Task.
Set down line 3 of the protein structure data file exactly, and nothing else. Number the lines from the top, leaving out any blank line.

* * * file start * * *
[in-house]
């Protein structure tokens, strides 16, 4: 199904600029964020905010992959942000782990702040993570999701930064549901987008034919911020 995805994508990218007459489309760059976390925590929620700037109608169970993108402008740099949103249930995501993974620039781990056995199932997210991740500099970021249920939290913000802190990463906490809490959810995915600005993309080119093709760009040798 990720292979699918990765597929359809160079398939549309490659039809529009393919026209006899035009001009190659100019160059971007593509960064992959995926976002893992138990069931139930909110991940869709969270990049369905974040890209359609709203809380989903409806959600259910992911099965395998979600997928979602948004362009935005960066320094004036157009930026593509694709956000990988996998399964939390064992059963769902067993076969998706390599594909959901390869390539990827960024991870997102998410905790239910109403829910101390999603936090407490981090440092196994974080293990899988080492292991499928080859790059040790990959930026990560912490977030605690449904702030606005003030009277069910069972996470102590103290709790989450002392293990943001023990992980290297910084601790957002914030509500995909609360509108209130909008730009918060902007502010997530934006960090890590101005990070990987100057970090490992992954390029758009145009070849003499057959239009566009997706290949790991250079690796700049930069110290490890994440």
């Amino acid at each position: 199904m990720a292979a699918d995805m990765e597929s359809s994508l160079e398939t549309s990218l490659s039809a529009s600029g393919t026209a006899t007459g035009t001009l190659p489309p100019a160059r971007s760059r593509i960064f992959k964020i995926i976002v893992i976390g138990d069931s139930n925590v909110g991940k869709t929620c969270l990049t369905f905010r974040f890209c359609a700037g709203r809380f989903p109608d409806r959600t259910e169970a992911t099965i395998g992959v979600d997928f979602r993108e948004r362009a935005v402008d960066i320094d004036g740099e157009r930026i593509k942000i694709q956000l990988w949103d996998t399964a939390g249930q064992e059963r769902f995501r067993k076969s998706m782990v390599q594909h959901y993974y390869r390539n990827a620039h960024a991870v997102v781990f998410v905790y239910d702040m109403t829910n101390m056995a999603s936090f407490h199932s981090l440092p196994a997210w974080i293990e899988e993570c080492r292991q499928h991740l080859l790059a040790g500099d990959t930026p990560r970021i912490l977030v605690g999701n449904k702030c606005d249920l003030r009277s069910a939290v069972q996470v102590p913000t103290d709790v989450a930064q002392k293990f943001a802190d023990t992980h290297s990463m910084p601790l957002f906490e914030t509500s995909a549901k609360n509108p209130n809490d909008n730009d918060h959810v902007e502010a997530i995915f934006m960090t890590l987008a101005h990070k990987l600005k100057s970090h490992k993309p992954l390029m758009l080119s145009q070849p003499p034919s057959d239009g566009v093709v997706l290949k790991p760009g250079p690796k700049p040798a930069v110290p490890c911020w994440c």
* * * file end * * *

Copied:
């Amino acid at each position: 199904m990720a292979a699918d995805m990765e597929s359809s994508l160079e398939t549309s990218l490659s039809a529009s600029g393919t026209a006899t007459g035009t001009l190659p489309p100019a160059r971007s760059r593509i960064f992959k964020i995926i976002v893992i976390g138990d069931s139930n925590v909110g991940k869709t929620c969270l990049t369905f905010r974040f890209c359609a700037g709203r809380f989903p109608d409806r959600t259910e169970a992911t099965i395998g992959v979600d997928f979602r993108e948004r362009a935005v402008d960066i320094d004036g740099e157009r930026i593509k942000i694709q956000l990988w949103d996998t399964a939390g249930q064992e059963r769902f995501r067993k076969s998706m782990v390599q594909h959901y993974y390869r390539n990827a620039h960024a991870v997102v781990f998410v905790y239910d702040m109403t829910n101390m056995a999603s936090f407490h199932s981090l440092p196994a997210w974080i293990e899988e993570c080492r292991q499928h991740l080859l790059a040790g500099d990959t930026p990560r970021i912490l977030v605690g999701n449904k702030c606005d249920l003030r009277s069910a939290v069972q996470v102590p913000t103290d709790v989450a930064q002392k293990f943001a802190d023990t992980h290297s990463m910084p601790l957002f906490e914030t509500s995909a549901k609360n509108p209130n809490d909008n730009d918060h959810v902007e502010a997530i995915f934006m960090t890590l987008a101005h990070k990987l600005k100057s970090h490992k993309p992954l390029m758009l080119s145009q070849p003499p034919s057959d239009g566009v093709v997706l290949k790991p760009g250079p690796k700049p040798a930069v110290p490890c911020w994440c």